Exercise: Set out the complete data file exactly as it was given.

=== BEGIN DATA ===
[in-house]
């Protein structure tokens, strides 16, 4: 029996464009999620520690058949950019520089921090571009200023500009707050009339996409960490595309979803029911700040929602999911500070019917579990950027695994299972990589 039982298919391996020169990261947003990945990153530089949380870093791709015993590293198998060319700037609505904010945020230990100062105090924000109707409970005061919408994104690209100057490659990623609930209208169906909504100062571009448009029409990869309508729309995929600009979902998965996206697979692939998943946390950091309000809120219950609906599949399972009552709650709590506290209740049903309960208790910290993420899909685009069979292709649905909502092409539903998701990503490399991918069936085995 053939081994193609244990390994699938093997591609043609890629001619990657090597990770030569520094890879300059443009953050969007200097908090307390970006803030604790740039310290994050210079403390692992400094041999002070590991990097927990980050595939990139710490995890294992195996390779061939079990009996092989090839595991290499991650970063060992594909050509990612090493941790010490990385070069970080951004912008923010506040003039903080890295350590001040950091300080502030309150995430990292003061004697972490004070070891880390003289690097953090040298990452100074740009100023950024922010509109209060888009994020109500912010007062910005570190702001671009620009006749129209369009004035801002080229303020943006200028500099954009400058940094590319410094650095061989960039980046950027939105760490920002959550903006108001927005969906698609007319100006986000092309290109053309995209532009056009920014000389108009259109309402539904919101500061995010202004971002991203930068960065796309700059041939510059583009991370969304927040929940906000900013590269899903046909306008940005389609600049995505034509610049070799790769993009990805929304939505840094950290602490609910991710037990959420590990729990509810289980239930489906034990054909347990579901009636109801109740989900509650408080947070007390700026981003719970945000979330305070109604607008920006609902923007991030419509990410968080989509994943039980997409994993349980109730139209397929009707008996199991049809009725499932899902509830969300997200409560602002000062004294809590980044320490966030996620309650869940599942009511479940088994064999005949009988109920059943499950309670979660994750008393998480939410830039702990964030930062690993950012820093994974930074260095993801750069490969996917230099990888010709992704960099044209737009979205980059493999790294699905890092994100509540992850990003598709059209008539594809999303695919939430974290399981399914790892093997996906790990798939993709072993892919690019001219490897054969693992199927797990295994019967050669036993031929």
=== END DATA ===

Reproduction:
[in-house]
């Protein structure tokens, strides 16, 4: 029996464009999620520690058949950019520089921090571009200023500009707050009339996409960490595309979803029911700040929602999911500070019917579990950027695994299972990589 039982298919391996020169990261947003990945990153530089949380870093791709015993590293198998060319700037609505904010945020230990100062105090924000109707409970005061919408994104690209100057490659990623609930209208169906909504100062571009448009029409990869309508729309995929600009979902998965996206697979692939998943946390950091309000809120219950609906599949399972009552709650709590506290209740049903309960208790910290993420899909685009069979292709649905909502092409539903998701990503490399991918069936085995 053939081994193609244990390994699938093997591609043609890629001619990657090597990770030569520094890879300059443009953050969007200097908090307390970006803030604790740039310290994050210079403390692992400094041999002070590991990097927990980050595939990139710490995890294992195996390779061939079990009996092989090839595991290499991650970063060992594909050509990612090493941790010490990385070069970080951004912008923010506040003039903080890295350590001040950091300080502030309150995430990292003061004697972490004070070891880390003289690097953090040298990452100074740009100023950024922010509109209060888009994020109500912010007062910005570190702001671009620009006749129209369009004035801002080229303020943006200028500099954009400058940094590319410094650095061989960039980046950027939105760490920002959550903006108001927005969906698609007319100006986000092309290109053309995209532009056009920014000389108009259109309402539904919101500061995010202004971002991203930068960065796309700059041939510059583009991370969304927040929940906000900013590269899903046909306008940005389609600049995505034509610049070799790769993009990805929304939505840094950290602490609910991710037990959420590990729990509810289980239930489906034990054909347990579901009636109801109740989900509650408080947070007390700026981003719970945000979330305070109604607008920006609902923007991030419509990410968080989509994943039980997409994993349980109730139209397929009707008996199991049809009725499932899902509830969300997200409560602002000062004294809590980044320490966030996620309650869940599942009511479940088994064999005949009988109920059943499950309670979660994750008393998480939410830039702990964030930062690993950012820093994974930074260095993801750069490969996917230099990888010709992704960099044209737009979205980059493999790294699905890092994100509540992850990003598709059209008539594809999303695919939430974290399981399914790892093997996906790990798939993709072993892919690019001219490897054969693992199927797990295994019967050669036993031929």